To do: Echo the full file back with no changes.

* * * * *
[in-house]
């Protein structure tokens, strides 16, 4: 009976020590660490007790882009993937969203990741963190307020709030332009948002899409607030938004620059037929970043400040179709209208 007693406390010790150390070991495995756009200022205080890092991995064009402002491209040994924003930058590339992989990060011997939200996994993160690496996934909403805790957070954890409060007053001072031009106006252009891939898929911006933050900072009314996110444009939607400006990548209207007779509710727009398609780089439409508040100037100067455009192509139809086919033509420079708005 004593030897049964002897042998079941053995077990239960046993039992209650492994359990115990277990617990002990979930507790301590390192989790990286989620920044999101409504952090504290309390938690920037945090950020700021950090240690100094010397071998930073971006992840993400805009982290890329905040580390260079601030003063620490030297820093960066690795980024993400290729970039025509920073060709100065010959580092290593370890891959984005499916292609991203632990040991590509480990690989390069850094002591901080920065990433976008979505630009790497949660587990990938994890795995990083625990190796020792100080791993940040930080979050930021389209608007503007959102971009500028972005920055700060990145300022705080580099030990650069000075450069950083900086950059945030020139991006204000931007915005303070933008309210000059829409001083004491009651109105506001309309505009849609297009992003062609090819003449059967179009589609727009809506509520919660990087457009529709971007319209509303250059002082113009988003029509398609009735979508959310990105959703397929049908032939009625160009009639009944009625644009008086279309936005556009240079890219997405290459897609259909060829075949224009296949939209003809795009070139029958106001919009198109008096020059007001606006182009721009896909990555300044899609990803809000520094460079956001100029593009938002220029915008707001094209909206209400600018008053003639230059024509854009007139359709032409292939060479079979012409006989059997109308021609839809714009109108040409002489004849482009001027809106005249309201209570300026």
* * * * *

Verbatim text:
[in-house]
């Protein structure tokens, strides 16, 4: 009976020590660490007790882009993937969203990741963190307020709030332009948002899409607030938004620059037929970043400040179709209208 007693406390010790150390070991495995756009200022205080890092991995064009402002491209040994924003930058590339992989990060011997939200996994993160690496996934909403805790957070954890409060007053001072031009106006252009891939898929911006933050900072009314996110444009939607400006990548209207007779509710727009398609780089439409508040100037100067455009192509139809086919033509420079708005 004593030897049964002897042998079941053995077990239960046993039992209650492994359990115990277990617990002990979930507790301590390192989790990286989620920044999101409504952090504290309390938690920037945090950020700021950090240690100094010397071998930073971006992840993400805009982290890329905040580390260079601030003063620490030297820093960066690795980024993400290729970039025509920073060709100065010959580092290593370890891959984005499916292609991203632990040991590509480990690989390069850094002591901080920065990433976008979505630009790497949660587990990938994890795995990083625990190796020792100080791993940040930080979050930021389209608007503007959102971009500028972005920055700060990145300022705080580099030990650069000075450069950083900086950059945030020139991006204000931007915005303070933008309210000059829409001083004491009651109105506001309309505009849609297009992003062609090819003449059967179009589609727009809506509520919660990087457009529709971007319209509303250059002082113009988003029509398609009735979508959310990105959703397929049908032939009625160009009639009944009625644009008086279309936005556009240079890219997405290459897609259909060829075949224009296949939209003809795009070139029958106001919009198109008096020059007001606006182009721009896909990555300044899609990803809000520094460079956001100029593009938002220029915008707001094209909206209400600018008053003639230059024509854009007139359709032409292939060479079979012409006989059997109308021609839809714009109108040409002489004849482009001027809106005249309201209570300026």